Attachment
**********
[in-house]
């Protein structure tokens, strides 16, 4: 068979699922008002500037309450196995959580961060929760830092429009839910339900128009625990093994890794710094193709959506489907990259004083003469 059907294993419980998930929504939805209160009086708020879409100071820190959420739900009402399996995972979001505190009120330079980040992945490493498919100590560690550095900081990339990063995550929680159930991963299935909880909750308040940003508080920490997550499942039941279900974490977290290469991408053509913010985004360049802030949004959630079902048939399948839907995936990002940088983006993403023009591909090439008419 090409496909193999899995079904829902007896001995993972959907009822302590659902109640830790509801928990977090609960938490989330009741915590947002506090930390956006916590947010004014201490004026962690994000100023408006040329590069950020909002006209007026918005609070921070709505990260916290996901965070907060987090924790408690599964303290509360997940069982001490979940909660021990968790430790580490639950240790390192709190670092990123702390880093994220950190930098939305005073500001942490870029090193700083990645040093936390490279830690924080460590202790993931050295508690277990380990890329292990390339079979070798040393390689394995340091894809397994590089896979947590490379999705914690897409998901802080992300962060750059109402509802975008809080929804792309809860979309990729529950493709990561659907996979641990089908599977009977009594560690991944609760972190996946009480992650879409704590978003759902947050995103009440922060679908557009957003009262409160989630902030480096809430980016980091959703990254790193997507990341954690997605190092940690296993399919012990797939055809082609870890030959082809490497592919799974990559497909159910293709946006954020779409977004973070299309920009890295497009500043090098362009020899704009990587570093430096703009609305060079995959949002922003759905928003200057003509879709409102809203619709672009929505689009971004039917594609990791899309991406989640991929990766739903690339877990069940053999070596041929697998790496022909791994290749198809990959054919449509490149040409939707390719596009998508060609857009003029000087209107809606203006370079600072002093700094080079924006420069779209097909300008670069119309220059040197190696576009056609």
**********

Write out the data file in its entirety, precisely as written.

[in-house]
């Protein structure tokens, strides 16, 4: 068979699922008002500037309450196995959580961060929760830092429009839910339900128009625990093994890794710094193709959506489907990259004083003469 059907294993419980998930929504939805209160009086708020879409100071820190959420739900009402399996995972979001505190009120330079980040992945490493498919100590560690550095900081990339990063995550929680159930991963299935909880909750308040940003508080920490997550499942039941279900974490977290290469991408053509913010985004360049802030949004959630079902048939399948839907995936990002940088983006993403023009591909090439008419 090409496909193999899995079904829902007896001995993972959907009822302590659902109640830790509801928990977090609960938490989330009741915590947002506090930390956006916590947010004014201490004026962690994000100023408006040329590069950020909002006209007026918005609070921070709505990260916290996901965070907060987090924790408690599964303290509360997940069982001490979940909660021990968790430790580490639950240790390192709190670092990123702390880093994220950190930098939305005073500001942490870029090193700083990645040093936390490279830690924080460590202790993931050295508690277990380990890329292990390339079979070798040393390689394995340091894809397994590089896979947590490379999705914690897409998901802080992300962060750059109402509802975008809080929804792309809860979309990729529950493709990561659907996979641990089908599977009977009594560690991944609760972190996946009480992650879409704590978003759902947050995103009440922060679908557009957003009262409160989630902030480096809430980016980091959703990254790193997507990341954690997605190092940690296993399919012990797939055809082609870890030959082809490497592919799974990559497909159910293709946006954020779409977004973070299309920009890295497009500043090098362009020899704009990587570093430096703009609305060079995959949002922003759905928003200057003509879709409102809203619709672009929505689009971004039917594609990791899309991406989640991929990766739903690339877990069940053999070596041929697998790496022909791994290749198809990959054919449509490149040409939707390719596009998508060609857009003029000087209107809606203006370079600072002093700094080079924006420069779209097909300008670069119309220059040197190696576009056609």